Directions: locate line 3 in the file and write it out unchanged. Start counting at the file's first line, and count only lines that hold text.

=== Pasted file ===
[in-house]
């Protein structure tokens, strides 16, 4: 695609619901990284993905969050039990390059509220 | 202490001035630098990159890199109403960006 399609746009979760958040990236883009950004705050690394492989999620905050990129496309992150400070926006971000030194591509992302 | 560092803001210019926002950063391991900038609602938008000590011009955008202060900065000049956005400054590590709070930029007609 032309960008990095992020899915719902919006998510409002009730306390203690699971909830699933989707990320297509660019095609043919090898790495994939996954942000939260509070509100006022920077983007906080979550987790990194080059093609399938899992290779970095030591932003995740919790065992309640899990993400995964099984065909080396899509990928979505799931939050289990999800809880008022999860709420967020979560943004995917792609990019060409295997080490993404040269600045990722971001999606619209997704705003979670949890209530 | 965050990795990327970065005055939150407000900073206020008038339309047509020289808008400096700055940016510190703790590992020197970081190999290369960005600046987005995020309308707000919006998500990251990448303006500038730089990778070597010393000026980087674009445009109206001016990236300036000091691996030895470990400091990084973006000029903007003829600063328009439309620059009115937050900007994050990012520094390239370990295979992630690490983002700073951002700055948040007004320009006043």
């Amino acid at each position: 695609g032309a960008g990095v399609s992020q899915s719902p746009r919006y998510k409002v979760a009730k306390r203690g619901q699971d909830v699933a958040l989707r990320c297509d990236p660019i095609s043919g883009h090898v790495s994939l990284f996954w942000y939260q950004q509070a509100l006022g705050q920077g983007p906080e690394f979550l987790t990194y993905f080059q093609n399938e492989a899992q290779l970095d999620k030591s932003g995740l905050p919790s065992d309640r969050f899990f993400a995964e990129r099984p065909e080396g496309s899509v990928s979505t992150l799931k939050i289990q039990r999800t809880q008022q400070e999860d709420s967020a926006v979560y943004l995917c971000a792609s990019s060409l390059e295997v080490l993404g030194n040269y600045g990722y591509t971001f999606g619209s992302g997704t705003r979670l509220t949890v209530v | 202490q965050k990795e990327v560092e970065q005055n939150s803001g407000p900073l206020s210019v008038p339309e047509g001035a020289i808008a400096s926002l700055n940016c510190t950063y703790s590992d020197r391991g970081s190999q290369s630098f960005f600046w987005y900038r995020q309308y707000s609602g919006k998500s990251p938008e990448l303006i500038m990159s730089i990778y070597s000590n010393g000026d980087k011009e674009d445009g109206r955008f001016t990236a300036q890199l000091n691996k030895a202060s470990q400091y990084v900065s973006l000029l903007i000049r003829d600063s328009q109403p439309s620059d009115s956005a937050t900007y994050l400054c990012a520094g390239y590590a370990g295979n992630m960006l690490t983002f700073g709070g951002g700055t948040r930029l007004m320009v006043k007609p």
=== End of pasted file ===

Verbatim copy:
């Amino acid at each position: 695609g032309a960008g990095v399609s992020q899915s719902p746009r919006y998510k409002v979760a009730k306390r203690g619901q699971d909830v699933a958040l989707r990320c297509d990236p660019i095609s043919g883009h090898v790495s994939l990284f996954w942000y939260q950004q509070a509100l006022g705050q920077g983007p906080e690394f979550l987790t990194y993905f080059q093609n399938e492989a899992q290779l970095d999620k030591s932003g995740l905050p919790s065992d309640r969050f899990f993400a995964e990129r099984p065909e080396g496309s899509v990928s979505t992150l799931k939050i289990q039990r999800t809880q008022q400070e999860d709420s967020a926006v979560y943004l995917c971000a792609s990019s060409l390059e295997v080490l993404g030194n040269y600045g990722y591509t971001f999606g619209s992302g997704t705003r979670l509220t949890v209530v | 202490q965050k990795e990327v560092e970065q005055n939150s803001g407000p900073l206020s210019v008038p339309e047509g001035a020289i808008a400096s926002l700055n940016c510190t950063y703790s590992d020197r391991g970081s190999q290369s630098f960005f600046w987005y900038r995020q309308y707000s609602g919006k998500s990251p938008e990448l303006i500038m990159s730089i990778y070597s000590n010393g000026d980087k011009e674009d445009g109206r955008f001016t990236a300036q890199l000091n691996k030895a202060s470990q400091y990084v900065s973006l000029l903007i000049r003829d600063s328009q109403p439309s620059d009115s956005a937050t900007y994050l400054c990012a520094g390239y590590a370990g295979n992630m960006l690490t983002f700073g709070g951002g700055t948040r930029l007004m320009v006043k007609p």